And before he was selected as Mitt Romney’s running mate, Paul Ryan was hailed as something of a Capitol Hill wunderkind, willing to speak hard truths about the budget or entitlements, and basking in the praise of Republicans and Democrats alike. After a few months in the ringer of the campaign, however, he has found himself mocked for everything from shading the truth at his convention speech to inflating his marathon time. The budget that bears his name is no longer seen as the fair-minded deficit destroyer it once was, and even conservatives are angry that he has been muted by the Romney campaign.
“I think you look for him to empty the clip on Ryan and see which ones shoot straight, and then you look for Obama to repackage those in his next debate.”
After 2008’s face-off with Sarah Palin and two presidential runs of his own, Biden’s prowess and limitations as a debater are well known. He is still as liable to say anything and to implode Obama’s chances for reelection as he is to disembowel Ryan and look like he is having fun doing it. After all, it was Biden who helped end Rudy Giuliani’s presidential ambitions by describing him as capable of uttering only a noun, a verb, and 9/11 in every sentence.
The Obama campaign “needs to break the negative news cycle that they are in. These polls keep coming out, and they will remain on the trajectory they are on probably until the next presidential debate,” said Matt Mackowiak, a GOP strategist. “Chicago needs Biden to break that by hitting Ryan on his budget, on Medicare, on tax cuts. I think you look for him to empty the clip on Ryan and see which ones shoot straight, and then you look for Obama to repackage those in his next debate.”
The Romney campaign is furiously trying to downplay expectations about Ryan’s performance.
“Joe Biden is as experienced a debater as anyone in national politics, and he has a deep résumé in domestic policy and foreign affairs,” said Brendan Buck, a campaign spokesman. “This is Congressman Ryan’s first time on this big stage, so we’re taking preparation seriously. After the president’s performance last week, we know Joe Biden will be coming at us like a cannonball.”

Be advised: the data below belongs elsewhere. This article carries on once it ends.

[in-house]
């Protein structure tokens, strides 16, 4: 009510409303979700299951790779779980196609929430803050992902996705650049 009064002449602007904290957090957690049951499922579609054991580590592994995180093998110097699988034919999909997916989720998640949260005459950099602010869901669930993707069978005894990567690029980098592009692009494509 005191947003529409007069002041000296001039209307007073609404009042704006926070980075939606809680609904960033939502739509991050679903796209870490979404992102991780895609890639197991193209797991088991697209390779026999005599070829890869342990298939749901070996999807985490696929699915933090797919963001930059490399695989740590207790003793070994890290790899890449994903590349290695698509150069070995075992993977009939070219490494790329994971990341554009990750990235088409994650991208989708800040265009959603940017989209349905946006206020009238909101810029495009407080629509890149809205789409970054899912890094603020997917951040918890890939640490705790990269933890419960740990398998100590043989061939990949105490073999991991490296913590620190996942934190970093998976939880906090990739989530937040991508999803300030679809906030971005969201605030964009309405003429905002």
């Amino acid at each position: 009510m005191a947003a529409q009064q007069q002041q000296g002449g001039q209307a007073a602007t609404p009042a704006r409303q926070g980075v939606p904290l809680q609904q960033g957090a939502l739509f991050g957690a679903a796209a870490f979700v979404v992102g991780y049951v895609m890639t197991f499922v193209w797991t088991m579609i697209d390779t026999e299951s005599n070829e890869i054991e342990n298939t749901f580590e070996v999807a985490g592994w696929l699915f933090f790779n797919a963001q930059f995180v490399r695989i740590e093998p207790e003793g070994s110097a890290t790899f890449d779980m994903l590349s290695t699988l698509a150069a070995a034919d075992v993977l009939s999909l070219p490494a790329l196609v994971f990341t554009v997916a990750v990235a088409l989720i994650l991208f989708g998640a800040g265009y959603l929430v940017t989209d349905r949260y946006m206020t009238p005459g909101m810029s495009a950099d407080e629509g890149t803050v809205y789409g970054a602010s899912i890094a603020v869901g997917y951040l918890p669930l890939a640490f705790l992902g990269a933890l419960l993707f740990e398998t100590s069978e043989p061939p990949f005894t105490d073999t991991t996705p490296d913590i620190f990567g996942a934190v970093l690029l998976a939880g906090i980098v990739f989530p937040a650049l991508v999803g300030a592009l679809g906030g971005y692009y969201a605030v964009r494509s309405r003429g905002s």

According to the campaign, Ryan spent three and a half days in Virginia last week focused on just debate prep, and is spending two days in Florida doing the same with Biden stand-in Ted Olson. And although Ryan has shown a mastery of policy details when delivering a lecture to Washington think tanks, his numbers haven’t often been challenged like they are sure to be on Thursday.
Those who have faced Ryan before in debates say Biden has a difficult task ahead of him.
“It was like nailing Jell-O to the wall,” said Marge Krupp, an engineer who ran against Ryan in 2008 as a Democrat for his Wisconsin congressional seat. “He would just change his story as convenient and make up facts to fit what he wanted to say.”
Krupp, who, it should be said, went on to lose to Ryan by 30 points, said he played fast and loose with the truth, suggesting at one point that Wisconsin should raise revenue by opening up to gas and oil drilling, although “no oil or gas executive in his right mind would drill here.”
“He comes across as a nice guy and a very serious man, but how does that song go? ‘A smiling face is sometimes crafty,’” Krupp said.